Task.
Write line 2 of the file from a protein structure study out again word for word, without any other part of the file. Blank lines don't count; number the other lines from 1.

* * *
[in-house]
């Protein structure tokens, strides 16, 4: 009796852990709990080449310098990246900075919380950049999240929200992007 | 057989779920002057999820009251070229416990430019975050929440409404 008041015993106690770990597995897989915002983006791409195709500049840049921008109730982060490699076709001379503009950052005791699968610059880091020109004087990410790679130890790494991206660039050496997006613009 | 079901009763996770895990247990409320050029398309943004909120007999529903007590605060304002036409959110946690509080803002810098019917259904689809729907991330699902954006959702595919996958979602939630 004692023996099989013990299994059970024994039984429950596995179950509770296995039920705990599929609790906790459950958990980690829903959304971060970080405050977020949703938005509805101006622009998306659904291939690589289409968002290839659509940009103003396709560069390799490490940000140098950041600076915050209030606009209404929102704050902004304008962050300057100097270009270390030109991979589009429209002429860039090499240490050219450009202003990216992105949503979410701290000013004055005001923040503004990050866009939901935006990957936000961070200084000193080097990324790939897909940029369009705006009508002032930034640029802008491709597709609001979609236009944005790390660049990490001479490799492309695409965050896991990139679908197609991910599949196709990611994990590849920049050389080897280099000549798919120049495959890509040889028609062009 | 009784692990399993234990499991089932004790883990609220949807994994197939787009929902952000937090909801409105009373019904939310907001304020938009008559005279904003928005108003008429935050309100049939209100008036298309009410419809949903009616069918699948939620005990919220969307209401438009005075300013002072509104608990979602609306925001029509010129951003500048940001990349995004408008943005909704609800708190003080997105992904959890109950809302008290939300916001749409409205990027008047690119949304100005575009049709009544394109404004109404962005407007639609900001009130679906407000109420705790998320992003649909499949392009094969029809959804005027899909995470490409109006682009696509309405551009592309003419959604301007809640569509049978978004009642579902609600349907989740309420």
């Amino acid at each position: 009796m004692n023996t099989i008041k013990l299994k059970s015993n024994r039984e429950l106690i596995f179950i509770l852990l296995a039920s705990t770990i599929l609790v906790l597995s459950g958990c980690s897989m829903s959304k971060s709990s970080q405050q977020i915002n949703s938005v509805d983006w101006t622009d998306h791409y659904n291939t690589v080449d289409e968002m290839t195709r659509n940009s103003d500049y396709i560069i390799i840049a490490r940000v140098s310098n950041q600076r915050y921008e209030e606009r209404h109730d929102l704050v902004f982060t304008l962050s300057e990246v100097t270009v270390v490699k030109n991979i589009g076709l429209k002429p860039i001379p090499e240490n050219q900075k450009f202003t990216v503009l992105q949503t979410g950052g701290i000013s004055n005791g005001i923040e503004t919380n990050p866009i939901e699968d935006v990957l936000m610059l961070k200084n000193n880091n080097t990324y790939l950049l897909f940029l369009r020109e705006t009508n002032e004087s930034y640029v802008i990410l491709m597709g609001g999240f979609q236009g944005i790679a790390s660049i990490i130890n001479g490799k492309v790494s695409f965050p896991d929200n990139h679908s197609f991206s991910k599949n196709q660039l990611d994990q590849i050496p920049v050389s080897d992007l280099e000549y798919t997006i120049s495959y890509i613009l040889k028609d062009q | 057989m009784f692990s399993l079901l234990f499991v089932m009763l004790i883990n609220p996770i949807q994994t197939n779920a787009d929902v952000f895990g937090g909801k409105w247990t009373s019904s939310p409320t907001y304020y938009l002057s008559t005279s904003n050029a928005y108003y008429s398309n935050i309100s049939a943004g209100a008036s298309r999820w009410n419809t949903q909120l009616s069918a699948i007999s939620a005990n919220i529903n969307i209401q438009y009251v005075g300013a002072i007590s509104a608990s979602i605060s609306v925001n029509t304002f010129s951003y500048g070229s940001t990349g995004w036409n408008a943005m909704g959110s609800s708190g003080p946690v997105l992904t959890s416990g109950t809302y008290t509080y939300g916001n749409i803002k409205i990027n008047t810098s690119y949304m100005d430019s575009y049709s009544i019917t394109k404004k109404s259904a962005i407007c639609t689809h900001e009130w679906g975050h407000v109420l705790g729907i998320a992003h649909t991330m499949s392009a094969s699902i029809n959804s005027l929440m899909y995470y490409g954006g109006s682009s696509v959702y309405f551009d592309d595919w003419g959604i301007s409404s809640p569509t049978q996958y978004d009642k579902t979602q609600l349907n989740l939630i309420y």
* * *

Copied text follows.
């Protein structure tokens, strides 16, 4: 009796852990709990080449310098990246900075919380950049999240929200992007 | 057989779920002057999820009251070229416990430019975050929440409404 008041015993106690770990597995897989915002983006791409195709500049840049921008109730982060490699076709001379503009950052005791699968610059880091020109004087990410790679130890790494991206660039050496997006613009 | 079901009763996770895990247990409320050029398309943004909120007999529903007590605060304002036409959110946690509080803002810098019917259904689809729907991330699902954006959702595919996958979602939630 004692023996099989013990299994059970024994039984429950596995179950509770296995039920705990599929609790906790459950958990980690829903959304971060970080405050977020949703938005509805101006622009998306659904291939690589289409968002290839659509940009103003396709560069390799490490940000140098950041600076915050209030606009209404929102704050902004304008962050300057100097270009270390030109991979589009429209002429860039090499240490050219450009202003990216992105949503979410701290000013004055005001923040503004990050866009939901935006990957936000961070200084000193080097990324790939897909940029369009705006009508002032930034640029802008491709597709609001979609236009944005790390660049990490001479490799492309695409965050896991990139679908197609991910599949196709990611994990590849920049050389080897280099000549798919120049495959890509040889028609062009 | 009784692990399993234990499991089932004790883990609220949807994994197939787009929902952000937090909801409105009373019904939310907001304020938009008559005279904003928005108003008429935050309100049939209100008036298309009410419809949903009616069918699948939620005990919220969307209401438009005075300013002072509104608990979602609306925001029509010129951003500048940001990349995004408008943005909704609800708190003080997105992904959890109950809302008290939300916001749409409205990027008047690119949304100005575009049709009544394109404004109404962005407007639609900001009130679906407000109420705790998320992003649909499949392009094969029809959804005027899909995470490409109006682009696509309405551009592309003419959604301007809640569509049978978004009642579902609600349907989740309420």